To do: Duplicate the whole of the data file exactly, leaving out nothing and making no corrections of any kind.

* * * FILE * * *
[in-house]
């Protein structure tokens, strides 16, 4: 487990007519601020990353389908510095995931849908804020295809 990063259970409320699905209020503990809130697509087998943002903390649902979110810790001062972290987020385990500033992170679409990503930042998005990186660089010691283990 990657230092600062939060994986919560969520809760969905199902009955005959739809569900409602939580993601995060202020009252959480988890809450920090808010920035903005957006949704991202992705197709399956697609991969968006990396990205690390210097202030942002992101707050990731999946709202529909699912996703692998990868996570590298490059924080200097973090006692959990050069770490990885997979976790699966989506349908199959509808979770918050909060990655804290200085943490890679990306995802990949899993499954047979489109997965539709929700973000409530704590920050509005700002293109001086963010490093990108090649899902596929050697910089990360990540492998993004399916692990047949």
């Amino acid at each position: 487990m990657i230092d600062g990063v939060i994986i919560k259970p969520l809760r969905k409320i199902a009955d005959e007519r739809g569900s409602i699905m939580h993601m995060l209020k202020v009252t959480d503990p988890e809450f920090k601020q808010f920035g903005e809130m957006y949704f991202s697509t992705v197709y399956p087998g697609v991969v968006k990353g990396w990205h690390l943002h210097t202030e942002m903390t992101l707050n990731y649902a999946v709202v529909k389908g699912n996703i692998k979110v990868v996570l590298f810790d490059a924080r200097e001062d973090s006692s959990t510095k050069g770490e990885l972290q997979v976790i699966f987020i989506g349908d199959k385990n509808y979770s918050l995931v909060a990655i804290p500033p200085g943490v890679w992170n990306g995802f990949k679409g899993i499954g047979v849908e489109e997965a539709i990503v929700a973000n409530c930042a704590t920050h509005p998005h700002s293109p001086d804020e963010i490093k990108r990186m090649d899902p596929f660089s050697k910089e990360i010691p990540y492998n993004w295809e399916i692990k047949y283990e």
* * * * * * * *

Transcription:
[in-house]
């Protein structure tokens, strides 16, 4: 487990007519601020990353389908510095995931849908804020295809 990063259970409320699905209020503990809130697509087998943002903390649902979110810790001062972290987020385990500033992170679409990503930042998005990186660089010691283990 990657230092600062939060994986919560969520809760969905199902009955005959739809569900409602939580993601995060202020009252959480988890809450920090808010920035903005957006949704991202992705197709399956697609991969968006990396990205690390210097202030942002992101707050990731999946709202529909699912996703692998990868996570590298490059924080200097973090006692959990050069770490990885997979976790699966989506349908199959509808979770918050909060990655804290200085943490890679990306995802990949899993499954047979489109997965539709929700973000409530704590920050509005700002293109001086963010490093990108090649899902596929050697910089990360990540492998993004399916692990047949």
């Amino acid at each position: 487990m990657i230092d600062g990063v939060i994986i919560k259970p969520l809760r969905k409320i199902a009955d005959e007519r739809g569900s409602i699905m939580h993601m995060l209020k202020v009252t959480d503990p988890e809450f920090k601020q808010f920035g903005e809130m957006y949704f991202s697509t992705v197709y399956p087998g697609v991969v968006k990353g990396w990205h690390l943002h210097t202030e942002m903390t992101l707050n990731y649902a999946v709202v529909k389908g699912n996703i692998k979110v990868v996570l590298f810790d490059a924080r200097e001062d973090s006692s959990t510095k050069g770490e990885l972290q997979v976790i699966f987020i989506g349908d199959k385990n509808y979770s918050l995931v909060a990655i804290p500033p200085g943490v890679w992170n990306g995802f990949k679409g899993i499954g047979v849908e489109e997965a539709i990503v929700a973000n409530c930042a704590t920050h509005p998005h700002s293109p001086d804020e963010i490093k990108r990186m090649d899902p596929f660089s050697k910089e990360i010691p990540y492998n993004w295809e399916i692990k047949y283990e």